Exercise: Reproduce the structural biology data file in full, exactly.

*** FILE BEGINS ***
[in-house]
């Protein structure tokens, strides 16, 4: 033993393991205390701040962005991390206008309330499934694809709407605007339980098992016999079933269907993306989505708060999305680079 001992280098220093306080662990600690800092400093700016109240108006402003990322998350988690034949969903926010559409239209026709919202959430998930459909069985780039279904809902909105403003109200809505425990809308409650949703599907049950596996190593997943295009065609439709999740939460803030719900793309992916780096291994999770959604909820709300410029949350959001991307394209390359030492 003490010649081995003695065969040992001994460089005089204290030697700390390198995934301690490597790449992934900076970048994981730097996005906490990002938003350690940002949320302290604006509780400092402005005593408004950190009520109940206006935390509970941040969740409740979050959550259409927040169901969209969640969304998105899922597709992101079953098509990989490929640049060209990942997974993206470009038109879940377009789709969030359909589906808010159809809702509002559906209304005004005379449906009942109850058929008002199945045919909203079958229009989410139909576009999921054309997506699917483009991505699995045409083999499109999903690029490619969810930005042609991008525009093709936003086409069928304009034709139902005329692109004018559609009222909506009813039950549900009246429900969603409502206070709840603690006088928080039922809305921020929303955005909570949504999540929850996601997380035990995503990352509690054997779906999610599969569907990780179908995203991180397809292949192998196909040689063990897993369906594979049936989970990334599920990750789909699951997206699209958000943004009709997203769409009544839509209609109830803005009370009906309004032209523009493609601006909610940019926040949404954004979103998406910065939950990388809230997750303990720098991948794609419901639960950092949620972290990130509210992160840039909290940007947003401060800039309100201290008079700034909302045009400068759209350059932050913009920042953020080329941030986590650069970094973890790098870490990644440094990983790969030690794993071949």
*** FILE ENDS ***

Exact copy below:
[in-house]
């Protein structure tokens, strides 16, 4: 033993393991205390701040962005991390206008309330499934694809709407605007339980098992016999079933269907993306989505708060999305680079 001992280098220093306080662990600690800092400093700016109240108006402003990322998350988690034949969903926010559409239209026709919202959430998930459909069985780039279904809902909105403003109200809505425990809308409650949703599907049950596996190593997943295009065609439709999740939460803030719900793309992916780096291994999770959604909820709300410029949350959001991307394209390359030492 003490010649081995003695065969040992001994460089005089204290030697700390390198995934301690490597790449992934900076970048994981730097996005906490990002938003350690940002949320302290604006509780400092402005005593408004950190009520109940206006935390509970941040969740409740979050959550259409927040169901969209969640969304998105899922597709992101079953098509990989490929640049060209990942997974993206470009038109879940377009789709969030359909589906808010159809809702509002559906209304005004005379449906009942109850058929008002199945045919909203079958229009989410139909576009999921054309997506699917483009991505699995045409083999499109999903690029490619969810930005042609991008525009093709936003086409069928304009034709139902005329692109004018559609009222909506009813039950549900009246429900969603409502206070709840603690006088928080039922809305921020929303955005909570949504999540929850996601997380035990995503990352509690054997779906999610599969569907990780179908995203991180397809292949192998196909040689063990897993369906594979049936989970990334599920990750789909699951997206699209958000943004009709997203769409009544839509209609109830803005009370009906309004032209523009493609601006909610940019926040949404954004979103998406910065939950990388809230997750303990720098991948794609419901639960950092949620972290990130509210992160840039909290940007947003401060800039309100201290008079700034909302045009400068759209350059932050913009920042953020080329941030986590650069970094973890790098870490990644440094990983790969030690794993071949």